Now, all other means requires spending more time and energy on developing smart sanctions and smart ways of pressuring the regime, playing with different actors in the region who may have influence on the regime, such as Turkey, but also such as Iran, who can talk to Iran. There are different ways of pressuring the government.

Now, the action through the U.N. Security Council is important. It is important to get the Syrian regime to lose the different layers of protection it still has. It has protection from a number of powers outside the country, such as Russia, such as China, but it's specifically Russia, and of course Iran.

It has also a layer of protection which is the business community inside the country. Now, when one - when the international community decides on sanctions against individuals, it is hurting very much the regime because those families, those groups who are in alliance with the government, with the current regime in Syria, find that they have, they are now at risk. Their interests are at risk. So they are turning against the regime.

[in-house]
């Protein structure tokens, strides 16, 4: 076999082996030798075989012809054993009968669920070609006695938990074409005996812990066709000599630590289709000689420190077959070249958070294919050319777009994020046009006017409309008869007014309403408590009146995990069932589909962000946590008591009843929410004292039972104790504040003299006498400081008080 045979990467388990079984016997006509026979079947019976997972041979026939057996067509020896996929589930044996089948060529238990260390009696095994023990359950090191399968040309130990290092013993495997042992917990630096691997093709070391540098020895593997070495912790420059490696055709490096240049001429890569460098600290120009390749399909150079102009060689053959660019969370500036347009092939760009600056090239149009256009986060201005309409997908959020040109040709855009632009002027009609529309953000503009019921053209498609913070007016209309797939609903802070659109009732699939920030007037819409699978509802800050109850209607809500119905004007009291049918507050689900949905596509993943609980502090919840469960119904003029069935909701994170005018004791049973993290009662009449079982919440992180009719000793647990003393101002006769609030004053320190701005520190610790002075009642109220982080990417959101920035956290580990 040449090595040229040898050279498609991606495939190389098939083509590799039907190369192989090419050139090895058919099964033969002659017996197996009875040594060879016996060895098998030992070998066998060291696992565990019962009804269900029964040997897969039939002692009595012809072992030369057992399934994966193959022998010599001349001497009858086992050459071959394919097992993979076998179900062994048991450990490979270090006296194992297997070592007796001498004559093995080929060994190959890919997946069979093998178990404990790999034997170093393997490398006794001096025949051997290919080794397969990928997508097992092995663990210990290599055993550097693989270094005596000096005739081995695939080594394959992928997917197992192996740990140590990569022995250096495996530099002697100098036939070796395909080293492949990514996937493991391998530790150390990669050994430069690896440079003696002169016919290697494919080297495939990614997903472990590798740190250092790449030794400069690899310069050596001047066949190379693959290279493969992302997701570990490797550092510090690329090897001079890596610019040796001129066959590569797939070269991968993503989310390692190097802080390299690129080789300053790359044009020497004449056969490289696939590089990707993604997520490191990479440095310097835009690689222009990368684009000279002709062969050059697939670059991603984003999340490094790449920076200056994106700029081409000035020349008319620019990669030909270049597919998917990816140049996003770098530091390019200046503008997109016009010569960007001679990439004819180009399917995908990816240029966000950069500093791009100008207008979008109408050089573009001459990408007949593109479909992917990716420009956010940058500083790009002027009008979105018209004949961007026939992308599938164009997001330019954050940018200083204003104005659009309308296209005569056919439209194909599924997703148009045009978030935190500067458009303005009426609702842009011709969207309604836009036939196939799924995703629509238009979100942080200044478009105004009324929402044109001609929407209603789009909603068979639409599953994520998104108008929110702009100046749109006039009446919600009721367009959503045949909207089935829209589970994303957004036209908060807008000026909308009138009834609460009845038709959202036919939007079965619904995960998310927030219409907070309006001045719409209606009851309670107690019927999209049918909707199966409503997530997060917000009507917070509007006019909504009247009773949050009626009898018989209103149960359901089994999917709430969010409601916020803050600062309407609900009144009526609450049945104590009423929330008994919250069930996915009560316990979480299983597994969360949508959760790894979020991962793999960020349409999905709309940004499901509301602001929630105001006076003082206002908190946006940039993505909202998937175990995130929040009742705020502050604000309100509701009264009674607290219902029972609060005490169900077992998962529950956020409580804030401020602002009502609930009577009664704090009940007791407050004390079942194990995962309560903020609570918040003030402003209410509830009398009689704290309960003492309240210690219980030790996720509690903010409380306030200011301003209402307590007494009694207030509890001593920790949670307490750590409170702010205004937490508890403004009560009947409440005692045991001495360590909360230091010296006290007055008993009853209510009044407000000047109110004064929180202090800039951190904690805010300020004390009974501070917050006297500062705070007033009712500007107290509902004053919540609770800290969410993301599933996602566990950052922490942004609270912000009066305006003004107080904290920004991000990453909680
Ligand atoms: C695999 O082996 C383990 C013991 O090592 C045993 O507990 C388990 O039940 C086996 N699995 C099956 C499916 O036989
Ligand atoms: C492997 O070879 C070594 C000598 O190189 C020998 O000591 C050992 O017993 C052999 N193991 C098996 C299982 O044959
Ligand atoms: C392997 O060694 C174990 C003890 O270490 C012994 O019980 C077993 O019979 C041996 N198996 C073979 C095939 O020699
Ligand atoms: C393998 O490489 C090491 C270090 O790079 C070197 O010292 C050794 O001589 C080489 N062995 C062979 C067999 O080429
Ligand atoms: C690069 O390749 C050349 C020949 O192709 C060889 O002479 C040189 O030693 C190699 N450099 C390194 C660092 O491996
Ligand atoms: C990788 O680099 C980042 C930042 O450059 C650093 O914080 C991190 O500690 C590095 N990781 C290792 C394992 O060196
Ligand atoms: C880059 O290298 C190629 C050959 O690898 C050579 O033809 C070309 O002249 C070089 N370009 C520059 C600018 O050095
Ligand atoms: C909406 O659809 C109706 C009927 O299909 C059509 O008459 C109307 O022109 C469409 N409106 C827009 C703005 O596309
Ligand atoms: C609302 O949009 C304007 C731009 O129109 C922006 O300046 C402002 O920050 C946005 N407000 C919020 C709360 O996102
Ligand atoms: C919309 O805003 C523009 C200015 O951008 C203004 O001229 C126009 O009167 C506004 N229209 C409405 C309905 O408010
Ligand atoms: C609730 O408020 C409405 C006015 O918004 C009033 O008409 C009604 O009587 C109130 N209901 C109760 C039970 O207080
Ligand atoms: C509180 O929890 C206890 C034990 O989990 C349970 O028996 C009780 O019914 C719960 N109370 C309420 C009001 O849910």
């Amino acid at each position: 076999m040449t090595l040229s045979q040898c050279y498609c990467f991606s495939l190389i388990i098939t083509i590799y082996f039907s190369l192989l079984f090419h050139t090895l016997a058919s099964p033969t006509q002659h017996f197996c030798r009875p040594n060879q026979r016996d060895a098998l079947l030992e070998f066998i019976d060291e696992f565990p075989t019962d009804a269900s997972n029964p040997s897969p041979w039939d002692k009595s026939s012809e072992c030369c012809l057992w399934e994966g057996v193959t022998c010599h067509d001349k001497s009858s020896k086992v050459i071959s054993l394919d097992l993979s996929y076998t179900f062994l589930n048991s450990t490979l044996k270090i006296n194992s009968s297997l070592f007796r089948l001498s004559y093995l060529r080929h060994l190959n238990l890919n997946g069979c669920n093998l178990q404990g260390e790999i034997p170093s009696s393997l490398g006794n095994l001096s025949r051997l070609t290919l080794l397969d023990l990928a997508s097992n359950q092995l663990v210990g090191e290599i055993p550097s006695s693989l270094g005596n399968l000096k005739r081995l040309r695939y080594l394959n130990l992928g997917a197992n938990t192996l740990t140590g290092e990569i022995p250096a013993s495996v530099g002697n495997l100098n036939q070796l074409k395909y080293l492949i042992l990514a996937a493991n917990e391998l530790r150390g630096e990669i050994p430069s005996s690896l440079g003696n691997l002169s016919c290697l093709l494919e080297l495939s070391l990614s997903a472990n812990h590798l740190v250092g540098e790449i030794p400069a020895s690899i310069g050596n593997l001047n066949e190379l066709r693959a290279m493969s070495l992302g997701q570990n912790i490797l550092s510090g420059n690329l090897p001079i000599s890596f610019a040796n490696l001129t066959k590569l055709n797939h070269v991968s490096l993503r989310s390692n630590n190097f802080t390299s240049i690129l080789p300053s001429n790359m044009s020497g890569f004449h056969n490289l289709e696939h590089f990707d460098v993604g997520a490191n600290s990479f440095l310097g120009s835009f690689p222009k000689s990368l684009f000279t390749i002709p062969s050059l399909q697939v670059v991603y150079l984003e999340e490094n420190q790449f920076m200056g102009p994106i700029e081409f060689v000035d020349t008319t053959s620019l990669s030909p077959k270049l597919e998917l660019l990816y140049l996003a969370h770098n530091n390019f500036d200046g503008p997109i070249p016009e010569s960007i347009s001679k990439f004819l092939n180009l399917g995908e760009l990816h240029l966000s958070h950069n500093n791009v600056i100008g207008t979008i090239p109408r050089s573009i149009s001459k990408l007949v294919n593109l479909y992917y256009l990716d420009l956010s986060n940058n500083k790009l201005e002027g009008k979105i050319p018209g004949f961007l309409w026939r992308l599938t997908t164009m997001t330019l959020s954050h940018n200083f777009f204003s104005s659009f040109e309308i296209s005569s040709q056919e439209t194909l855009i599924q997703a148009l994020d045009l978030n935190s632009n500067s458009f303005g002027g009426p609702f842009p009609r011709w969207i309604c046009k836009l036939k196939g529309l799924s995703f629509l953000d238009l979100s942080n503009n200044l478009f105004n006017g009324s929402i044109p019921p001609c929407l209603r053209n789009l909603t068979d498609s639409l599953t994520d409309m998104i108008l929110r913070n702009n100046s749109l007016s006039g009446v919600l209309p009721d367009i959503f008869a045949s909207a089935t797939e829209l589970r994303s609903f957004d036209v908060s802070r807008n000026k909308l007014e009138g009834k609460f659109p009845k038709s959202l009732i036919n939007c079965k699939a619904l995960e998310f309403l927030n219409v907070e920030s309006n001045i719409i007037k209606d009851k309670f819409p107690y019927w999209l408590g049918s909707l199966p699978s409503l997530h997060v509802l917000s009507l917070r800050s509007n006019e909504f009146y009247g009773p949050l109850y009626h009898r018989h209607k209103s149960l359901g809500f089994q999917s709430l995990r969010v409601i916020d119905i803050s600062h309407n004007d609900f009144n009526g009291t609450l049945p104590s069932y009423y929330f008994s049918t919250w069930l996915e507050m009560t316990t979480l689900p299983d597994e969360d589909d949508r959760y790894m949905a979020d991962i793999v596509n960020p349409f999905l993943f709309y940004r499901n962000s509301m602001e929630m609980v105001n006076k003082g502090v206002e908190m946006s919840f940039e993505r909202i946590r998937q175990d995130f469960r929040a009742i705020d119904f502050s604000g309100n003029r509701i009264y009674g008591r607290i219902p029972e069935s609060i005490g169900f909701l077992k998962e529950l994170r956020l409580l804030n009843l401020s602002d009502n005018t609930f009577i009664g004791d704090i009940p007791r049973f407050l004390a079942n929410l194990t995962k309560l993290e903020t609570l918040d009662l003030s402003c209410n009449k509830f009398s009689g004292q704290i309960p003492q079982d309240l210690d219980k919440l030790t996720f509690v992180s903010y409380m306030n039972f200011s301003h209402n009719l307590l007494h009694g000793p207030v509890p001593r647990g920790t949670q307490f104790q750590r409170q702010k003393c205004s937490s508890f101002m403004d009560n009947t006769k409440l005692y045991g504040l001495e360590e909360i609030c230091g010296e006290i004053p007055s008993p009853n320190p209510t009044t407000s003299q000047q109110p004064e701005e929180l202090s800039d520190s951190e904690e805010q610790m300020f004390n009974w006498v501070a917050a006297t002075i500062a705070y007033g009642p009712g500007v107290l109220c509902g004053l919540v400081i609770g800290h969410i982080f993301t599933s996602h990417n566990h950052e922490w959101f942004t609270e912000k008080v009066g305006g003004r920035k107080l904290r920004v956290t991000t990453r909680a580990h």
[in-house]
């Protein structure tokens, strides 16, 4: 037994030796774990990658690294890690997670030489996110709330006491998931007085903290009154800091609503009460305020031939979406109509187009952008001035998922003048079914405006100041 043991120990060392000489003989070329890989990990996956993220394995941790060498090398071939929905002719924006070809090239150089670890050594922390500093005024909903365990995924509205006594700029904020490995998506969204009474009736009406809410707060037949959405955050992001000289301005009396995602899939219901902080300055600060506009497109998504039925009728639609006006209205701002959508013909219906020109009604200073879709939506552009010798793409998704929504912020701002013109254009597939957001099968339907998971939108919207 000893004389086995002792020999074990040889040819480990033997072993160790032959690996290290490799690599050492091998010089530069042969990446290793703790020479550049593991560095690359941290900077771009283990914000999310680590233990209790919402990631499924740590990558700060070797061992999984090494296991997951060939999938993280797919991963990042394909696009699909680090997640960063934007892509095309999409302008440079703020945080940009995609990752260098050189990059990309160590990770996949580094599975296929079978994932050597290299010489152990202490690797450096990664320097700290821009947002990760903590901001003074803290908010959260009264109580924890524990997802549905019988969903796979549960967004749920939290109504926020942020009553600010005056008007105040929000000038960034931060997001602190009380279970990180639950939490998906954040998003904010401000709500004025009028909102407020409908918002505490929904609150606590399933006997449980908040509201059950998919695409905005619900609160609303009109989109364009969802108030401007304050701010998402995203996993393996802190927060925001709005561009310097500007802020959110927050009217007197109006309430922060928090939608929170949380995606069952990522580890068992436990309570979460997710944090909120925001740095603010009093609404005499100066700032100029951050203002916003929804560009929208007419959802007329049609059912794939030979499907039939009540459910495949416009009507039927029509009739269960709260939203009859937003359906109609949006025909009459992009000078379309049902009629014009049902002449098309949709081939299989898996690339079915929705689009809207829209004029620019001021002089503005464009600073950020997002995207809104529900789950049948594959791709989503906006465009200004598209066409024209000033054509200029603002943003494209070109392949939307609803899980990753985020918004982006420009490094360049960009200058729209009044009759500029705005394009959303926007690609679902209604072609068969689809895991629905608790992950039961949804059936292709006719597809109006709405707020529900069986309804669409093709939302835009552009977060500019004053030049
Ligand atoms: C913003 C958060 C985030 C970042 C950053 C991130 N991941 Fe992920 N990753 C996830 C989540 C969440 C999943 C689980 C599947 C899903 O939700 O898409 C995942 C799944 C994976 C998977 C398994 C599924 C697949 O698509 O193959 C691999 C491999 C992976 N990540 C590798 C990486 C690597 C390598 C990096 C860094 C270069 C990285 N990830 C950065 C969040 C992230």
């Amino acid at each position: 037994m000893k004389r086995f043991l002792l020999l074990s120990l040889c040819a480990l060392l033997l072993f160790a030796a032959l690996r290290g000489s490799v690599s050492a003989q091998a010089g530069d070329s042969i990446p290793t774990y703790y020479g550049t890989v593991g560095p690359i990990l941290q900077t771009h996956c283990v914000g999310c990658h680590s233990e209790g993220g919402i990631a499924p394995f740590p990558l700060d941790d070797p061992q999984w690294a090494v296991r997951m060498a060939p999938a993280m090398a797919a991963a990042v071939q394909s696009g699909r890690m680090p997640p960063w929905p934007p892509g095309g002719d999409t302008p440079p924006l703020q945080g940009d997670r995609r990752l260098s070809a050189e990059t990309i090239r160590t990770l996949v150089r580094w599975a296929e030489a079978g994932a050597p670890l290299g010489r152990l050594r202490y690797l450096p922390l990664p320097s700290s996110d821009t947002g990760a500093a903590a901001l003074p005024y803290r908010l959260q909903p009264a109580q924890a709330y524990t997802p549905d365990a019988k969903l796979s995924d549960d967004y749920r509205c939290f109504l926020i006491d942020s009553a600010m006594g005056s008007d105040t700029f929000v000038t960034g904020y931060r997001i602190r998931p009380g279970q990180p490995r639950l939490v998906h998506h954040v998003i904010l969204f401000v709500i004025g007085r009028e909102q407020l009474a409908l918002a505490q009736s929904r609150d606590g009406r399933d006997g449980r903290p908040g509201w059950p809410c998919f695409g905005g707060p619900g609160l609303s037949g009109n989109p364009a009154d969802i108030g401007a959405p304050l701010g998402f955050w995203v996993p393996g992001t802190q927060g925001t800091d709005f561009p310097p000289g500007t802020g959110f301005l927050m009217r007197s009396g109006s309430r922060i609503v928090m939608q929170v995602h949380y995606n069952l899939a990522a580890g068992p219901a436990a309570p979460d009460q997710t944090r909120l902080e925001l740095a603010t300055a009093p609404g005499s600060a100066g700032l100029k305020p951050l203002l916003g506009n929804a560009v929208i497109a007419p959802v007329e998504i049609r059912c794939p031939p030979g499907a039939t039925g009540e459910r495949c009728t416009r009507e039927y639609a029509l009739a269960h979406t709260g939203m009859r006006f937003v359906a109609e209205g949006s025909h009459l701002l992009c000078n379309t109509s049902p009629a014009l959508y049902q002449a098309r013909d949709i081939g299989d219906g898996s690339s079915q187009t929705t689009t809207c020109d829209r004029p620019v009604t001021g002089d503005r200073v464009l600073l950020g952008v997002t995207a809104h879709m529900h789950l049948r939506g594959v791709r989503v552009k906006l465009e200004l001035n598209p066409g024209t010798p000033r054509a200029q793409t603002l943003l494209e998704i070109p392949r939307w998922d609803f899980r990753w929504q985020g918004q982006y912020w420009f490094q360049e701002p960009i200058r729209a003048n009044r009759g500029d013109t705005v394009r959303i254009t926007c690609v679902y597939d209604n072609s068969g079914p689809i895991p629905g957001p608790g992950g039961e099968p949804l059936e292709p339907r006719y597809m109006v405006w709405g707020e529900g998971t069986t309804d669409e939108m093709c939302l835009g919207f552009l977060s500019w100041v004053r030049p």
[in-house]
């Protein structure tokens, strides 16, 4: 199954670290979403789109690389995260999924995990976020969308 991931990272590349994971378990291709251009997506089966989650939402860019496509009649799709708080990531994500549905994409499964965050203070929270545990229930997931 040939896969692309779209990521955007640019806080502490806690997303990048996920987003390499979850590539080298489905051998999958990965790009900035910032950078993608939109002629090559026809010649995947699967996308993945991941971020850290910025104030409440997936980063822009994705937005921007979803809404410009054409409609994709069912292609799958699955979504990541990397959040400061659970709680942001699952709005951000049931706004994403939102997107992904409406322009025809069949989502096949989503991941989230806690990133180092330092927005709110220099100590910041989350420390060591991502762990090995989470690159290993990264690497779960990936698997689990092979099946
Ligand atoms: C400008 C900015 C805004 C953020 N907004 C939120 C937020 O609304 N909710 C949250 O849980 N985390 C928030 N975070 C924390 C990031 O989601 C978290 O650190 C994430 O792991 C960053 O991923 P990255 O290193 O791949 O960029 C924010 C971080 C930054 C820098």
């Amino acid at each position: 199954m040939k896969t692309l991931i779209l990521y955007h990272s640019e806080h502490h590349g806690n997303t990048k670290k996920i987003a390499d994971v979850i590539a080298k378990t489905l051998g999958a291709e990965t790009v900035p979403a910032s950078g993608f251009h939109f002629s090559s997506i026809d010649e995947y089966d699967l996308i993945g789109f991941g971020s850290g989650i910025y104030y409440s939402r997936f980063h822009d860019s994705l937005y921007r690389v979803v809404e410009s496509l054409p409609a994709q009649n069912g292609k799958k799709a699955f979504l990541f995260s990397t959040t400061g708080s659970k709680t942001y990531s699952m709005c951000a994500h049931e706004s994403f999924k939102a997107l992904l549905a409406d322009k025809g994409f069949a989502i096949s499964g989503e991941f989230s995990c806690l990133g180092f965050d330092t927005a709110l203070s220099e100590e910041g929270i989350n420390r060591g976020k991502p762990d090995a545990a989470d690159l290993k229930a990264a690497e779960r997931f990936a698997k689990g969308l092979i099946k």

And this is very important to make the regime lose those layers of protection. Diplomatically, at the international level, Russia is moving fairly quickly now, and this is what we're seeing. Atrocities make it more and more embarrassed to justify not taking - not condemning the regime, not taking sanctions and not reaching a resolution.

So I think, yes, the international answer(ph) has been below the expected or the needed reply from the international community, but I think we are moving in that direction. It is a race against time.

COX: Well, just in the last hour, there are reports that come from the Obama administration that it has imposed economic sanctions on a prominent businessman accused of supporting the Syrian government in the crackdown. This is Muhammad Hamsho, and the Treasury Department said it ordered a freeze on his assets and his companies.

You've made some reference to sanctions. Do you think that sanctions will deter the regime?

KODMANI: Well, the sanctions against such people may not be the most effective. I think the more effective is - there is a second circle of businesspeople who still protect the regime and help it, and these should also be targeted, not only the first ones that you just mentioned.

These are loyal till the end, and the regime has been smart in involving these people so that there is no one person decision. It's always a collective decision to go after one city, to crush a protest somewhere and to commit those mass crimes against the population.